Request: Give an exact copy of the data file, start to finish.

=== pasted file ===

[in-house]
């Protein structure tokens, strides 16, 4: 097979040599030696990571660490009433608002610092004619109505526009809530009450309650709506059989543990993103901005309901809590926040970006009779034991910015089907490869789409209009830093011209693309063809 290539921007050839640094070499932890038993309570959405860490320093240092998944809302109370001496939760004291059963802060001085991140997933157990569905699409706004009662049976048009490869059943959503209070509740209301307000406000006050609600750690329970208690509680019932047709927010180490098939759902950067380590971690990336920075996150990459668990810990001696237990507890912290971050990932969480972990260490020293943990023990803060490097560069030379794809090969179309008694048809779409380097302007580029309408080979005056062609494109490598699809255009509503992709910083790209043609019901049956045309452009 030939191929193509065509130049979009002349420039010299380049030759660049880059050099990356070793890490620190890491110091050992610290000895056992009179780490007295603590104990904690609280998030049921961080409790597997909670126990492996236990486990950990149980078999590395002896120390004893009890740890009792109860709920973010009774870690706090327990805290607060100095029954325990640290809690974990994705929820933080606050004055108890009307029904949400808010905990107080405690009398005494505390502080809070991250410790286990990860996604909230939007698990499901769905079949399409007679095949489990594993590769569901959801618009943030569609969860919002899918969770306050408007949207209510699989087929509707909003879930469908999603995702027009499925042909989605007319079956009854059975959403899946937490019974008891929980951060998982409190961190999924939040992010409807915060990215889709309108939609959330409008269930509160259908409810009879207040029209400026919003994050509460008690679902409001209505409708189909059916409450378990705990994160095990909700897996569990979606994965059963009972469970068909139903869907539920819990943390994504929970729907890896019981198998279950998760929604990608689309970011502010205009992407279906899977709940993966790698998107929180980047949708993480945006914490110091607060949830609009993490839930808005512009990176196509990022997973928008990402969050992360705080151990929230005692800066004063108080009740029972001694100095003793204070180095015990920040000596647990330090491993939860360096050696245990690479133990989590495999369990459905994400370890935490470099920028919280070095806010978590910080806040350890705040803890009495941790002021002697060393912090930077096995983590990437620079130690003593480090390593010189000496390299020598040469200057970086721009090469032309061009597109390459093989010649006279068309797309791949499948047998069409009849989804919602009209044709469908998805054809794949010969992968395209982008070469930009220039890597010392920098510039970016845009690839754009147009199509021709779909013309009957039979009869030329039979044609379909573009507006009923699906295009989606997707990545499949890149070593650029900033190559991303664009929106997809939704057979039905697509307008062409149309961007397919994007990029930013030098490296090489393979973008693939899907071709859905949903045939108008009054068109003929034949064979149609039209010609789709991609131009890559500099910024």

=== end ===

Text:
[in-house]
């Protein structure tokens, strides 16, 4: 097979040599030696990571660490009433608002610092004619109505526009809530009450309650709506059989543990993103901005309901809590926040970006009779034991910015089907490869789409209009830093011209693309063809 290539921007050839640094070499932890038993309570959405860490320093240092998944809302109370001496939760004291059963802060001085991140997933157990569905699409706004009662049976048009490869059943959503209070509740209301307000406000006050609600750690329970208690509680019932047709927010180490098939759902950067380590971690990336920075996150990459668990810990001696237990507890912290971050990932969480972990260490020293943990023990803060490097560069030379794809090969179309008694048809779409380097302007580029309408080979005056062609494109490598699809255009509503992709910083790209043609019901049956045309452009 030939191929193509065509130049979009002349420039010299380049030759660049880059050099990356070793890490620190890491110091050992610290000895056992009179780490007295603590104990904690609280998030049921961080409790597997909670126990492996236990486990950990149980078999590395002896120390004893009890740890009792109860709920973010009774870690706090327990805290607060100095029954325990640290809690974990994705929820933080606050004055108890009307029904949400808010905990107080405690009398005494505390502080809070991250410790286990990860996604909230939007698990499901769905079949399409007679095949489990594993590769569901959801618009943030569609969860919002899918969770306050408007949207209510699989087929509707909003879930469908999603995702027009499925042909989605007319079956009854059975959403899946937490019974008891929980951060998982409190961190999924939040992010409807915060990215889709309108939609959330409008269930509160259908409810009879207040029209400026919003994050509460008690679902409001209505409708189909059916409450378990705990994160095990909700897996569990979606994965059963009972469970068909139903869907539920819990943390994504929970729907890896019981198998279950998760929604990608689309970011502010205009992407279906899977709940993966790698998107929180980047949708993480945006914490110091607060949830609009993490839930808005512009990176196509990022997973928008990402969050992360705080151990929230005692800066004063108080009740029972001694100095003793204070180095015990920040000596647990330090491993939860360096050696245990690479133990989590495999369990459905994400370890935490470099920028919280070095806010978590910080806040350890705040803890009495941790002021002697060393912090930077096995983590990437620079130690003593480090390593010189000496390299020598040469200057970086721009090469032309061009597109390459093989010649006279068309797309791949499948047998069409009849989804919602009209044709469908998805054809794949010969992968395209982008070469930009220039890597010392920098510039970016845009690839754009147009199509021709779909013309009957039979009869030329039979044609379909573009507006009923699906295009989606997707990545499949890149070593650029900033190559991303664009929106997809939704057979039905697509307008062409149309961007397919994007990029930013030098490296090489393979973008693939899907071709859905949903045939108008009054068109003929034949064979149609039209010609789709991609131009890559500099910024």